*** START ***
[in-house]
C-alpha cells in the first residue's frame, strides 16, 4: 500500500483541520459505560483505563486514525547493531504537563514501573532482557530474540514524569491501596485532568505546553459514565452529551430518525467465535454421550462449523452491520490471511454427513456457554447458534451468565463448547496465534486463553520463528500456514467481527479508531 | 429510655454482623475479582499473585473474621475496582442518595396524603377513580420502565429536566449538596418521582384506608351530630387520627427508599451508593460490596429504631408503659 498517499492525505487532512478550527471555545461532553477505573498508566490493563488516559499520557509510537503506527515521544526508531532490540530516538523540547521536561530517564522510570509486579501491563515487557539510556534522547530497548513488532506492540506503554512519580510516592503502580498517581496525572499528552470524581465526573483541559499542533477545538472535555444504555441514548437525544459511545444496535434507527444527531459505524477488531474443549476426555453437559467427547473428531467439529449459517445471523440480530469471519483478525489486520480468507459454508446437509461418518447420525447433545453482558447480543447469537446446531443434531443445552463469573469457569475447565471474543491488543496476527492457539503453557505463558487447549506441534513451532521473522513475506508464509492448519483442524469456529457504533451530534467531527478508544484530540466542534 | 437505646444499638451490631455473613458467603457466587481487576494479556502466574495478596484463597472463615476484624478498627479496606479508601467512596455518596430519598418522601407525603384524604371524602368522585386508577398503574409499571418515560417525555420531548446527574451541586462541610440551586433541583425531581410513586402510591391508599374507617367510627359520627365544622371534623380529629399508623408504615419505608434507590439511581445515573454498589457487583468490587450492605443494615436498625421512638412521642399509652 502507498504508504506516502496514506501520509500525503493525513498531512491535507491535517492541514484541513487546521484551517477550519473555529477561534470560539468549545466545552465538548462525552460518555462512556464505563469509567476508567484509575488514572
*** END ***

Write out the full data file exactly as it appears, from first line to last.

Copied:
[in-house]
C-alpha cells in the first residue's frame, strides 16, 4: 500500500483541520459505560483505563486514525547493531504537563514501573532482557530474540514524569491501596485532568505546553459514565452529551430518525467465535454421550462449523452491520490471511454427513456457554447458534451468565463448547496465534486463553520463528500456514467481527479508531 | 429510655454482623475479582499473585473474621475496582442518595396524603377513580420502565429536566449538596418521582384506608351530630387520627427508599451508593460490596429504631408503659 498517499492525505487532512478550527471555545461532553477505573498508566490493563488516559499520557509510537503506527515521544526508531532490540530516538523540547521536561530517564522510570509486579501491563515487557539510556534522547530497548513488532506492540506503554512519580510516592503502580498517581496525572499528552470524581465526573483541559499542533477545538472535555444504555441514548437525544459511545444496535434507527444527531459505524477488531474443549476426555453437559467427547473428531467439529449459517445471523440480530469471519483478525489486520480468507459454508446437509461418518447420525447433545453482558447480543447469537446446531443434531443445552463469573469457569475447565471474543491488543496476527492457539503453557505463558487447549506441534513451532521473522513475506508464509492448519483442524469456529457504533451530534467531527478508544484530540466542534 | 437505646444499638451490631455473613458467603457466587481487576494479556502466574495478596484463597472463615476484624478498627479496606479508601467512596455518596430519598418522601407525603384524604371524602368522585386508577398503574409499571418515560417525555420531548446527574451541586462541610440551586433541583425531581410513586402510591391508599374507617367510627359520627365544622371534623380529629399508623408504615419505608434507590439511581445515573454498589457487583468490587450492605443494615436498625421512638412521642399509652 502507498504508504506516502496514506501520509500525503493525513498531512491535507491535517492541514484541513487546521484551517477550519473555529477561534470560539468549545466545552465538548462525552460518555462512556464505563469509567476508567484509575488514572